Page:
“The Godfather of Soil Health” David Brandt

Popular meme featuring David Brandt. Photo via www.knowyourmeme.com.

Most well-known for the meme depicting him with the quote “It ain’t much, but its honest work,” many do not know David Brandt was a very influential Ohio farmer who had the attention of the USDA, NRCS, and even the French agricultural minister.  

Brandt passed away due to injuries from a car accident earlier this year in May, but his legacy as a soil health educator leaves a lot to learn from his life and attitude. 

In 1971, Brandt began experimenting with no-till farming, eventually becoming one of the most influential farmers using a mixture of no-till farming and cover crops.  

With a seasonal rotation of corn, soybeans, wheat, and cover crops, Brandt’s diverse rotation slashed soil erosion, herbicide and fertilizer use, made his farm more resilient to abnormal weather, and gave him yields above the county average. 

These practices led to massive accumulation of organic matter in his fields. According to the book “Perilous Bounty” by Tom Philpott, one of his fields started at about 0.25% organic content. After two years of cover cropping, it had risen to 1.25%, and in some fields after ten years of these practices they reached between four and seven percent. 

Philpott wrote that in the summer of 2013, “Half his corn and soy crop was flourishing without the use of either [herbicide or fertilizer], and the other half had gotten much lower applications than the county crop consultants recommended” due to his diverse use of cover crops. Additionally, his farm went from ten tons of soil loss a year to about 100 pounds. 

High carbon soils like Brandt had cultivated tend to not wash or blow away in storms and tend to hold more water during droughts. According to soil scientist Rafiq Islam with the University of Ohio, during a drought in 2012, Brandt’s farm maintained about 90% of their long-term average output, while nearby farmers’ yields dropped by 50%, or they lost their crops entirely.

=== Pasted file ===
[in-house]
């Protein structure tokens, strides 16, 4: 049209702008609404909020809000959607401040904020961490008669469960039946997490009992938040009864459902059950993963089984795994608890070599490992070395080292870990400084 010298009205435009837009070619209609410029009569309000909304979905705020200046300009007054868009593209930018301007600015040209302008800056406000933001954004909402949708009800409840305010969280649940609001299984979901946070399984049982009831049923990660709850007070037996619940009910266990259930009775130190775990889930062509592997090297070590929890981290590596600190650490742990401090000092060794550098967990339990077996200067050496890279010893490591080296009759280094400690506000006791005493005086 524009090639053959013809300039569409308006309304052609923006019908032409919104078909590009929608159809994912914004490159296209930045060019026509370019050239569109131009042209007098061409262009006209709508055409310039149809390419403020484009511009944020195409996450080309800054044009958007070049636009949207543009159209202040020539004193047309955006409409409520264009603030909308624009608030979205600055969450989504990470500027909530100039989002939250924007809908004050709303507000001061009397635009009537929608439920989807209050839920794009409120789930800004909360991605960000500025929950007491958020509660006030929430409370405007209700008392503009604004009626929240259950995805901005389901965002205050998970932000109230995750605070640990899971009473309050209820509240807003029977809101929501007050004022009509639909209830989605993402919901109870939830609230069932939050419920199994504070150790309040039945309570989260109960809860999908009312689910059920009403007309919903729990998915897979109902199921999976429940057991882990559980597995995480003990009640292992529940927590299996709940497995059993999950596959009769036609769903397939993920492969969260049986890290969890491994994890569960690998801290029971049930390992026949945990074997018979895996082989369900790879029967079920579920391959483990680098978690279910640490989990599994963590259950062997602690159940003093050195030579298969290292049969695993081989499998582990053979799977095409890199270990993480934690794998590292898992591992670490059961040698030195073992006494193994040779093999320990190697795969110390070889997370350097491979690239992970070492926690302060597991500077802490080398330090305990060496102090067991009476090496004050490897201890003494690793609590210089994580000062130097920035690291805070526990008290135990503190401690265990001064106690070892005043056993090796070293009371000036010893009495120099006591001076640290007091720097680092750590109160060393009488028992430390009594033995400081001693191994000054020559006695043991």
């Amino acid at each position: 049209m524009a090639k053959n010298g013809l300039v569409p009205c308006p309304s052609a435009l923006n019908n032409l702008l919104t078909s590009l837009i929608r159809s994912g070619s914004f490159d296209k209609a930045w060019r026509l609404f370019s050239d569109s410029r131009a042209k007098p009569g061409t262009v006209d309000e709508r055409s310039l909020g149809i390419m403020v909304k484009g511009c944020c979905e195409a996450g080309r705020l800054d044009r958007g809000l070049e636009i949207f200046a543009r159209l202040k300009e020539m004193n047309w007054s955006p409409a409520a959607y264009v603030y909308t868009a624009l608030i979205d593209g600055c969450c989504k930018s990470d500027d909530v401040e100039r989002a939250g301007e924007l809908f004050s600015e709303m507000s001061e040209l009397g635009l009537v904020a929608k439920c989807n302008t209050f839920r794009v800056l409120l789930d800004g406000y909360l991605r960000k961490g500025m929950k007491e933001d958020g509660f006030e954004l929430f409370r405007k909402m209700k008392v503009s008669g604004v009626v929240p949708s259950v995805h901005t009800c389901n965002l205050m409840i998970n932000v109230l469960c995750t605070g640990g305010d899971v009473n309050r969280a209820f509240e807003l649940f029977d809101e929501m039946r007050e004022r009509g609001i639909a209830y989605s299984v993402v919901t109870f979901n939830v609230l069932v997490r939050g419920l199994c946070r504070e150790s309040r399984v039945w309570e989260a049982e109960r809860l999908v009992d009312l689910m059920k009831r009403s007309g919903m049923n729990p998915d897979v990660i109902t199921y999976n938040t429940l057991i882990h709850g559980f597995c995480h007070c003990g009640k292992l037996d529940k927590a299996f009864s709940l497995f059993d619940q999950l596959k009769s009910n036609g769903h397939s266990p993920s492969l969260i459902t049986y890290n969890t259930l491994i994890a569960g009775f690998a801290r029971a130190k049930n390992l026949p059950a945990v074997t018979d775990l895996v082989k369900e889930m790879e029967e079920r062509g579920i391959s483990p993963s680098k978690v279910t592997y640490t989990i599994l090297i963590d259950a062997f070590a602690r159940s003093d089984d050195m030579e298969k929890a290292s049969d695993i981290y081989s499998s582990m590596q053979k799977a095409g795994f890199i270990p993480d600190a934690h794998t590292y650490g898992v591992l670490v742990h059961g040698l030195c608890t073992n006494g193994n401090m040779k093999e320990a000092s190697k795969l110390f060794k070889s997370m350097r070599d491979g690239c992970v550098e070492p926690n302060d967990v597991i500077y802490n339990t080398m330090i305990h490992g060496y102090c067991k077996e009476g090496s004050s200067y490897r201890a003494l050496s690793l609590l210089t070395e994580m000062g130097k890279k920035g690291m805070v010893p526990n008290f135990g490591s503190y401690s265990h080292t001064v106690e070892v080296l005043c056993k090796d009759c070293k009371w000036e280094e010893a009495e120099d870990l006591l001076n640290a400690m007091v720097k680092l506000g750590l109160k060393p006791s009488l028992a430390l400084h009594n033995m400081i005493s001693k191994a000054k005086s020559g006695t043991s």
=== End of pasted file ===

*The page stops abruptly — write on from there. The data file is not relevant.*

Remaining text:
Brandt used what many call a “cover crop cocktail mix” with a mixture of fourteen different species including hairy vetch, rye, and tillage radishes, also known as daikon radishes.  

This mixture would be planted in the fall after harvest, wake from dormancy in the spring to protect the soil from spring rains, and then be crimped down before planting. The crimped cover crops would act as a barrier to cover the ground and prevent weeds from growing, combatting one of the biggest challenges in no-till farming. 

Despite using two methods that are often hallmarks of organic agriculture, Brandt never intended to go organic. According to Philpott, “He preferred the flexibility of being able to use conventional inputs in a pinch.” 

With these practices and an insistence to share his knowledge, Brandt became one of the world’s major figures for soil health, working alongside Ray Archuleta. Many people in agriculture knew him best for his openness to educating, highlighting his own failures for teaching purposes, and helping other farmers begin conservation practices. 

In an interview on the podcast “Field Work” in 2022, Brandt said, “I really think it’s the educational part of it, I don’t think its funding… We don’t need to pay farmers to do this, we just need to educate them, to show them that there’s a better way. What they’re doing is not wrong, but there’s a better way… Maybe large industry won’t like us when we say we can get by with 30 or 40 percent less fertilizer, or 30 or 40 percent less herbicide, but just think about what that would mean in today’s market…” 

In this interview, Brandt was asked what he thought his legacy would be: “I’m just a farmer. I’m trying to share our information, and if I build a legacy, I’m tickled. But I’m not out here every day saying I’m the best, I’m probably the worst that there is. I’m just trying to educate other producers, and it’s surprising to me when I work with producers… they have been here, but they have taken it farther than I ever thought it could go. And that’s what I’m proud about because they’ve taken it and adopted it to their location and made it even better.” 

Exceedingly humble about his impact and legacy, Brandt’s passing has been felt throughout the agricultural industry. 

More information about David Brandt’s life and farm can be found in various articles at http://www.no-tillfarmer.com and the “Field Work” podcast episode titled “The Godfather of Soil Health.” Additionally, the Brandt Family Farm can be supported by buying cover crop and gardening seeds through Walnut Creek Seeds at http://www.walnutcreekseeds.com .

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